Subaru, which has quietly grown its sales in the U.S. over the last 10 years, is now winning praise for the quality and reliability of its cars and crossover utility vehicles.
The Japanese automaker climbed three spots, to second place, in Consumer Reports' 2016 Brand Report Card, released Tuesday.
The annual ranking of auto brands, which is based on the predicted reliability of dozens of models and road tests, is considered to be one of the most important independent evaluations of vehicles. (See the full list below).
"When you drive a Subaru, they actually drive extremely well. They ride well, they handle well, they are reliable, they do have a lot of the features including a lot of advanced safety features that you really only normally see in higher-priced cars," said Jake Fisher, Consumer Reports' director of automotive testing.
The only brand to top Subaru was Audi, which also rose three spots from last year's rankings. Both automakers had 100 percent of their tested models recommended by Consumer Reports.
The ratings organization this year changed its methodology, including giving higher weighting to models that come with collision-mitigation systems, such as auto emergency brakes. This helped Audi, in particular.
Consumer Reports' auto ranking also highlights a split between its evaluations and the popularity of certain brands. Jeep, which was the fastest-growing mass-market brand in the U.S. last year, was ranked the second-worst auto brand by Consumer Reports.
Fisher said the styling of the current Jeep vehicles may be attracting buyers, but in the organization's opinion, the models have numerous reliability issues.
"Unfortunately, since Fiat has taken over many of these brands, with Fiat Chrysler the reliability continues to not be very good," Fisher said. "[There are] lots of problems with these vehicles, trips to the dealership, trips to the mechanic, and that is not good when you spend $30,000 for a new vehicle on average."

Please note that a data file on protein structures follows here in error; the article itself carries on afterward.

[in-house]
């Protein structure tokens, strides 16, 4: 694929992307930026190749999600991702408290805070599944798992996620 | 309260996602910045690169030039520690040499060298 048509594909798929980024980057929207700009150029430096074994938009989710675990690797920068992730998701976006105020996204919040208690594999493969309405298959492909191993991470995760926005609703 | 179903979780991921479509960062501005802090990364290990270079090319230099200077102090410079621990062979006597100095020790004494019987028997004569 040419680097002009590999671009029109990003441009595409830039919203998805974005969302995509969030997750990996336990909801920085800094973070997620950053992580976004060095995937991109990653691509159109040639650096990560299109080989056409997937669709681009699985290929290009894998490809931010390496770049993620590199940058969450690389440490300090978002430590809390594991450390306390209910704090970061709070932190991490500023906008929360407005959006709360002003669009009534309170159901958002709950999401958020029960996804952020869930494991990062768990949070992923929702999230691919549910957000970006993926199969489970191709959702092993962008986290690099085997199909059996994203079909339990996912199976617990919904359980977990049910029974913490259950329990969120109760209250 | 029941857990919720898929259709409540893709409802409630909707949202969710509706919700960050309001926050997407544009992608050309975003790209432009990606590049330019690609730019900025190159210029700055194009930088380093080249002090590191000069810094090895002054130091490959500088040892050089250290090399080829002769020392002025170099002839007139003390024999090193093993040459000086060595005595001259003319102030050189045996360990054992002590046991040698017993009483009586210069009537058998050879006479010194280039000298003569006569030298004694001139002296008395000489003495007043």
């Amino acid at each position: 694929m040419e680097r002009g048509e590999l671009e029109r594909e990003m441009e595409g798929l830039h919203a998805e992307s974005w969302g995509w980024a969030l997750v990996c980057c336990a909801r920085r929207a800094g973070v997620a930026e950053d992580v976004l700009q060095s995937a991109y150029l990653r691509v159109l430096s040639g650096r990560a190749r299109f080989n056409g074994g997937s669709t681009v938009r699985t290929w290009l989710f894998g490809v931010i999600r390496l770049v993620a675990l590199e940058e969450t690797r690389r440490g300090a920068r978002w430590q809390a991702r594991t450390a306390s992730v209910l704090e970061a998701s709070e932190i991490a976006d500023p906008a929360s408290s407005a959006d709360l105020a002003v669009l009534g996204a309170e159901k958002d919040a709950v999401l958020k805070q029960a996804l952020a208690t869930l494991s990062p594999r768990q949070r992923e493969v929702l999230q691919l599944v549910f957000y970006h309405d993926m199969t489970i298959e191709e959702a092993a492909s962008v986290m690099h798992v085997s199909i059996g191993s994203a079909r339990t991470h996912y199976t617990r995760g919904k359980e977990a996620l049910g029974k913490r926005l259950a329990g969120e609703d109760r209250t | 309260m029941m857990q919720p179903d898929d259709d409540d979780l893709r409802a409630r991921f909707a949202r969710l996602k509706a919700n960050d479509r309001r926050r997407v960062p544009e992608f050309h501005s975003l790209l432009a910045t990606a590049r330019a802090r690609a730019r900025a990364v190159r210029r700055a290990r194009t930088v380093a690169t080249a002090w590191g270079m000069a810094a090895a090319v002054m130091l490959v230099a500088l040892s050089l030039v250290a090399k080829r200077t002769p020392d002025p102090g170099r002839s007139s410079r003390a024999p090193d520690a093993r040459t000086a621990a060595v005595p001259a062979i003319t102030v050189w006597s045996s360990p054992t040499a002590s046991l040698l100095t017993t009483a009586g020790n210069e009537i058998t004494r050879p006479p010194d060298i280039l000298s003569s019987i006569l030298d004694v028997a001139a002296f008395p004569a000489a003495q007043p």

In response to the ranking, Matt Liddane, vice president of quality at FCA North America, said, "We respect Consumer Reports' opinion, as they're one of the many third-party evaluators we receive comments from."
"With that being said, we encourage customers to experience our vehicles for themselves. We continue to aggressively pursue both product and ... quality improvements as they are top priorities for the company, and our internal measurements are showing progress."
The 2016 Brand Report Card is based on dozens of evaluations and testing that Consumer Reports does at its automotive test center in Connecticut.
However, the reviews did not include any of the diesel models Volkswagen is restricted from selling as it tries to make those models compliant with EPA emissions rules.
Consumer Reports also has not yet tested the Tesla Model X. And with only Tesla vehicle, the Model S, being evaluated, Consumer Reports said there was insufficient data to rank the brand.
A brand must have at least two models with test and reliability data to be included. Alfa Romeo, Jaguar, Maserati, Ram, Smart and Tesla lack sufficient data.
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